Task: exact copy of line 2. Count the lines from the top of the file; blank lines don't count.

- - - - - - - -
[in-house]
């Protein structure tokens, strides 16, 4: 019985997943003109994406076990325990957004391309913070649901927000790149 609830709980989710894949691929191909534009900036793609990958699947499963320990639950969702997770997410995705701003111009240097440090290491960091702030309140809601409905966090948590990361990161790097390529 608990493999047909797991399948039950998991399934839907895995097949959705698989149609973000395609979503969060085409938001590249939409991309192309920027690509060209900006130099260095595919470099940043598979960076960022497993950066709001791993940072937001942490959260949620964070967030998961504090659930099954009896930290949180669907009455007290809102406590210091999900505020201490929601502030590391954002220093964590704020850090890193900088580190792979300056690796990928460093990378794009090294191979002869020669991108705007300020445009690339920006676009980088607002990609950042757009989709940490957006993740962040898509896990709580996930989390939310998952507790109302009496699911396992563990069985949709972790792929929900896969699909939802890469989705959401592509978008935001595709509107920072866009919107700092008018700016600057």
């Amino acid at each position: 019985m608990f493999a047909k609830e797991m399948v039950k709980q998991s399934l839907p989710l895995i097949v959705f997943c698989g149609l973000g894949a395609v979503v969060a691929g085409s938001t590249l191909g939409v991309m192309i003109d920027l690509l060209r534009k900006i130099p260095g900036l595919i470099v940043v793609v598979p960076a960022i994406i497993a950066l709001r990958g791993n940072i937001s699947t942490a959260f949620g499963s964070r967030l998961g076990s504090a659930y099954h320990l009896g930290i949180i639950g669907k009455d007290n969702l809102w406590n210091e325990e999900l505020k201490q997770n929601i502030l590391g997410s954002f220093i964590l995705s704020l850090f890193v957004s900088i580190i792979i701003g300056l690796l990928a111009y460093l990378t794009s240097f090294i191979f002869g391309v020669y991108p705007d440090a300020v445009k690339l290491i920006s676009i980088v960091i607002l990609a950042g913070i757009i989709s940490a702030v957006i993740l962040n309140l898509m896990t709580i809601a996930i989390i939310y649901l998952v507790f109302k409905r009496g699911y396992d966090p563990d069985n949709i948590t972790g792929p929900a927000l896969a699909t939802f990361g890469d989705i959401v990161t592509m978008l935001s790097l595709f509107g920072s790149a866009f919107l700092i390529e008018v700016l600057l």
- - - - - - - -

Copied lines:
């Protein structure tokens, strides 16, 4: 019985997943003109994406076990325990957004391309913070649901927000790149 609830709980989710894949691929191909534009900036793609990958699947499963320990639950969702997770997410995705701003111009240097440090290491960091702030309140809601409905966090948590990361990161790097390529 608990493999047909797991399948039950998991399934839907895995097949959705698989149609973000395609979503969060085409938001590249939409991309192309920027690509060209900006130099260095595919470099940043598979960076960022497993950066709001791993940072937001942490959260949620964070967030998961504090659930099954009896930290949180669907009455007290809102406590210091999900505020201490929601502030590391954002220093964590704020850090890193900088580190792979300056690796990928460093990378794009090294191979002869020669991108705007300020445009690339920006676009980088607002990609950042757009989709940490957006993740962040898509896990709580996930989390939310998952507790109302009496699911396992563990069985949709972790792929929900896969699909939802890469989705959401592509978008935001595709509107920072866009919107700092008018700016600057």